LUMBERTON, N.C. (WNCN) — Robeson County educators hope Halloween candy will lift morale as students return for the first time since Hurricane Matthew.
“I think any time you can give kids treats it’s always a good thing,” superintendent Tommy Lowry said.
“We’re just happy to be back and be able to start back. We hadn’t really thought about tomorrow as Halloween until probably Friday.”
The superintendent, school board member Dwayne Smith, and some teachers delivered boxes of candy to principals at campuses across the county Sunday afternoon. It came from a fundraiser in Charlotte, where Girl Scouts partnered with organizers originally from Lumberton to send cheer.
Robeson County students missed 15 days of school following a storm that flooded many facilities. West Lumberton Elementary will remain closed due to extensive damage. Its students will go to class in a wing at Lumberton Junior HIgh.
Teachers from West Lumberton spent part of Friday at Tanglewood Elementary.
“We definitely want to help our sister school, West Lumberton, in anything we can do, we want to help them get back on track,” Tanglewood principal Joanna Hunt said.
“One of my staff members came up with the idea that she wanted to do something for West Lumberton, so she bought their lunch, and we brought them here and we ate together in the cafeteria. It was really a very special time to bond with that school, and to hug them and love on them and cry with them.”
Some Tanglewood teachers used colorful sidewalk chalk to write giant welcome back notes outside the front door of the school. It is covered in fall decorations, and the principal said several teachers were eager to get back to their classrooms to hang Halloween banners and balloons for the first day back.
Hunt said the recovery efforts brought the staff together, and she can’t wait to see the students.
“I’ve missed them, I’ve been worried about them. I’m ready to just give them a hug and make sure they’re okay. It’s a little emotional,” Hunt said.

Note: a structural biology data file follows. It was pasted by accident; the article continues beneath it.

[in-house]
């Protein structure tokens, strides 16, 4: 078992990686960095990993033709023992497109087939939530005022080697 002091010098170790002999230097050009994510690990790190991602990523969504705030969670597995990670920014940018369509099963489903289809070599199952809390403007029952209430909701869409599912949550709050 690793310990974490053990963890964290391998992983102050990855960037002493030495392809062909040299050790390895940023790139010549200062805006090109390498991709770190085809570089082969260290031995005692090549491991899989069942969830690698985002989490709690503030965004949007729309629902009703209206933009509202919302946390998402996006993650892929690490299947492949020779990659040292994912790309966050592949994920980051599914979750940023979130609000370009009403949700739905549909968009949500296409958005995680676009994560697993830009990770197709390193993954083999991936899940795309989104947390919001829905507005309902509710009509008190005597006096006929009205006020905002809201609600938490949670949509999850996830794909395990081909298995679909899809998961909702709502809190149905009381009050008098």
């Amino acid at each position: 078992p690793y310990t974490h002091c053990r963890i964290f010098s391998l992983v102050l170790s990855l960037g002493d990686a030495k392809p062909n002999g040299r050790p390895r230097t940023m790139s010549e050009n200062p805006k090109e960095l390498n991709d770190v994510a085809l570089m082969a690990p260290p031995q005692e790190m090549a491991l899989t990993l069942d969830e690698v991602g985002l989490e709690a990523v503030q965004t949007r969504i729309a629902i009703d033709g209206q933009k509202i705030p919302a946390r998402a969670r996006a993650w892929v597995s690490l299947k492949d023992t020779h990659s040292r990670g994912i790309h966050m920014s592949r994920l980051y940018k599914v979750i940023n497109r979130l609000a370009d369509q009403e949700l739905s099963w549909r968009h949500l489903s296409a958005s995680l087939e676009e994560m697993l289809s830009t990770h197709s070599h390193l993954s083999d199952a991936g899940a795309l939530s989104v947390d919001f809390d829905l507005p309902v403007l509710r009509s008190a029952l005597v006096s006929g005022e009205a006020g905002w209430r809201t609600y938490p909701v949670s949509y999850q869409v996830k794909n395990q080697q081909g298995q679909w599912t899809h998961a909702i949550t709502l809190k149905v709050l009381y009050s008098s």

School board member Dwayne Smith said getting campuses clean and usable has been an almost everyday effort.
“A lot of the principals around here, they’re very ready to be getting back to school,” Smith said.
“We have a great county, we’ve been through a lot, but we’re going to be okay. I know everybody’s excited. Parents are excited. I have a little boy at home and he’s excited. So we’re all looking forward to at least starting back to school.”
He said he hopes having Halloween as the first day back will help with morale, along with the candy. He also delivered cases of bottled water to several schools.
“Some people are still homeless at the present time, but trying to occupy the kids in a positive aspect is what we’re looking at doing,” Smith said.
Some students who lost their homes and are currently staying elsewhere may find themselves attending unfamiliar schools Monday.
Ramon Sandoval was a student at W.H. Knuckles Elementary, and said he enjoyed being out of school. However, his caretaker Tamela Hunt said Sandoval is anxious about changing to a new school with new classmates.
“We’ll be going to stay with my son, so we’ll be putting him in Long Branch School now, because we don’t have anywhere else to go,” Hunt said.
“He wanted to go back to Knuckles, but we’re way out there in the country so there’s no way of commuting him back and forth.”
Other parents like Lisa Jones worry about how much education their children missed during the closure.
“A lot of concerns. I just wonder how they’re going to do when it comes time for the end of semester, taking their end of semester tests,” said Jones, the mother of a high school junior.
“They have to go through more of the testing than some of the elementary kids do, and it’s kind of tougher on a high school kid than it is on an elementary kid. I just don’t want her to fail instead of excelling, is what worries me the most.”
However, Jones said she would like for the legislature to waive the missed days rather than requiring the schools to make up all the lost time. It’s something under consideration, and Governor Pat McCrory met with Superintendent Lowry to discuss the possibility.
Lowry said he hopes the legislature will forgive all 15 days.
“We’re hoping that they will do something, last I heard was when they go back in January, but they may call a special session to address these days,” the superintendent said.
“We’ll see what they tell us.”
Robeson County Schools will be on a two hour delay Monday morning. Some bus stops have changed — so parents should check their particular routes.